The Economic Imperative: The New Governments ChallengeMay 12, 2010
You will have had to have been locked away for the last few months if you did not know that any Government formed after the General Election would not have to face tough economic times and make swathing cuts in public spending. The UK budget deficit currently stands at around 11% of Britain’s GDP with the prediction of a further rise making it the worst in the EU (even worse than Greece at present) so the need to take action now is obvious.
David Cameron has promised £6 billion in economy savings straight away, and if this does equate to just £1.00 for every £100 spent in government it should be easy to achieve and, actually, somewhat unambitious. Anyone who has had dealings with aspects of the Government or Civil Service will know the endless waste and innumerable ‘arms lengths’ bodies, whose roles often seem to overlap, are ripe for economic rationalisation.
Yet it seems obvious further cuts will be needed which will lead to a fall in public sector jobs, a concern given the rise today (completely masked by other news) of the number of ‘economically inactive’ people of working age, having increased by 88,000 over the quarter to reach a record high of 8.17 million.
Therefore the challenge facing the newly formed Government is not only one of cutting spending but also helping those who want to find work.
This is where we have the flip side of economic policy that has been barely mentioned in all of the campaigning – Economic Growth. Cutting spending is a part of reducing the deficit but increasing GDP is the other important side. This is not something that the Government has any real control over but it can put policies in place that stimulate and encourage growth and it is these we need to here as a confidence booster to the UK.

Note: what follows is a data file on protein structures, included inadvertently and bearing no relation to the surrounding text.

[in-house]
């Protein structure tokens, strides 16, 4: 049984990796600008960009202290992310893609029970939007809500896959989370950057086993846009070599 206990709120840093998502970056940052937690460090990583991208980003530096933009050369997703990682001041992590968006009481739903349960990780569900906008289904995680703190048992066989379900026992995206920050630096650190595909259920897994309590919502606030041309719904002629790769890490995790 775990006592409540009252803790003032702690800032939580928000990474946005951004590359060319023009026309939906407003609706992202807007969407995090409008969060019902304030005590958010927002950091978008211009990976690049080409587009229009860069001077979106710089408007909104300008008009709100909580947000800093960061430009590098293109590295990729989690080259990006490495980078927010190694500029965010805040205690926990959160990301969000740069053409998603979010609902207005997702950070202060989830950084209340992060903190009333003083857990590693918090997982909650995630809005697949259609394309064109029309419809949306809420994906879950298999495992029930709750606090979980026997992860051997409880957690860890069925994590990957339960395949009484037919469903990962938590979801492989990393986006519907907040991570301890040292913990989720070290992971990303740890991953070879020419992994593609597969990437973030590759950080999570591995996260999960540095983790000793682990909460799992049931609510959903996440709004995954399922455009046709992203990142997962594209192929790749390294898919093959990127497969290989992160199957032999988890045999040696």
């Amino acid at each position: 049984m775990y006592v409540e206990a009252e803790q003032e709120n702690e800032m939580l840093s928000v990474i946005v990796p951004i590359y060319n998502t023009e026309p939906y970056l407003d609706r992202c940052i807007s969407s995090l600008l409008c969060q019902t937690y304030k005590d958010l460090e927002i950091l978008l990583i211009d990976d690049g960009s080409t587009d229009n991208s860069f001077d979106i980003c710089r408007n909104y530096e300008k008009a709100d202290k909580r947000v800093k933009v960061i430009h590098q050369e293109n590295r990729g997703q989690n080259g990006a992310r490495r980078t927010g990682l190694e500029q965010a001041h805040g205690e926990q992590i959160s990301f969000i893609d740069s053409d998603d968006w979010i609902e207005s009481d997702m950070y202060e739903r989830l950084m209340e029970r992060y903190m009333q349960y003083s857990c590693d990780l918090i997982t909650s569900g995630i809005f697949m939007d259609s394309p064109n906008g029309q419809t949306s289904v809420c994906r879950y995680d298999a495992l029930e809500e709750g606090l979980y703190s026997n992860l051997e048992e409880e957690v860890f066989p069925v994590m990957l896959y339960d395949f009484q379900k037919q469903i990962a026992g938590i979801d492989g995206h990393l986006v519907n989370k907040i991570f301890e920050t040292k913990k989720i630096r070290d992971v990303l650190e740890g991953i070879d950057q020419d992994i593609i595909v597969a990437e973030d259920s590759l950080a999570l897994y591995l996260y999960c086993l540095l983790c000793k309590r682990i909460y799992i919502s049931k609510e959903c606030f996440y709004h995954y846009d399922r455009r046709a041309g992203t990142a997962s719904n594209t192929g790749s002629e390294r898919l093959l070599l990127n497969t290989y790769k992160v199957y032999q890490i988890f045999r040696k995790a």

Economic growth is not just something to be handled by the new Chancellor, George Osborne, but one that extends across a multitude of Government Departments. The principle of which will be the Department of Business (whichever name it goes under now) under the leadership of Vince Cable. The role of his team will to be find ways British business can grow under the current economic climate and, in turn, help the UK grow out of its budget deficit.
Chris Huhne, at the Department of Energy, will need to find ways businesses and household can cut their energy costs as lower energy costs will be a huge boost to economic growth as it frees up disposable income. Added to this is their role of creating a more carbon efficient economy with a boost in green energy production jobs.
The Department of Work and Pensions will need to engage with the private sector to find ways in which employment can be boosted, genuine employment not just schemes created to massage the unemployment figures.
Beyond these obvious Departments others have a role to play such as the Foreign Office, under William Hague, can play a vital role in promoting British goods around the world but, more profoundly, it can play a role in Europe where the economics of the Euro affect British exports. There is a need for reform in the EU and there should be a British lead call for efficiency savings to be made by the EU freeing money that can be used by the member states to protect their own front line services.
Eliminating Britain’s budget deficit must be the economic imperative of this Government but David Cameron and Nick Clegg must ensure that their cabinet team can deliver growth as well as spending cuts.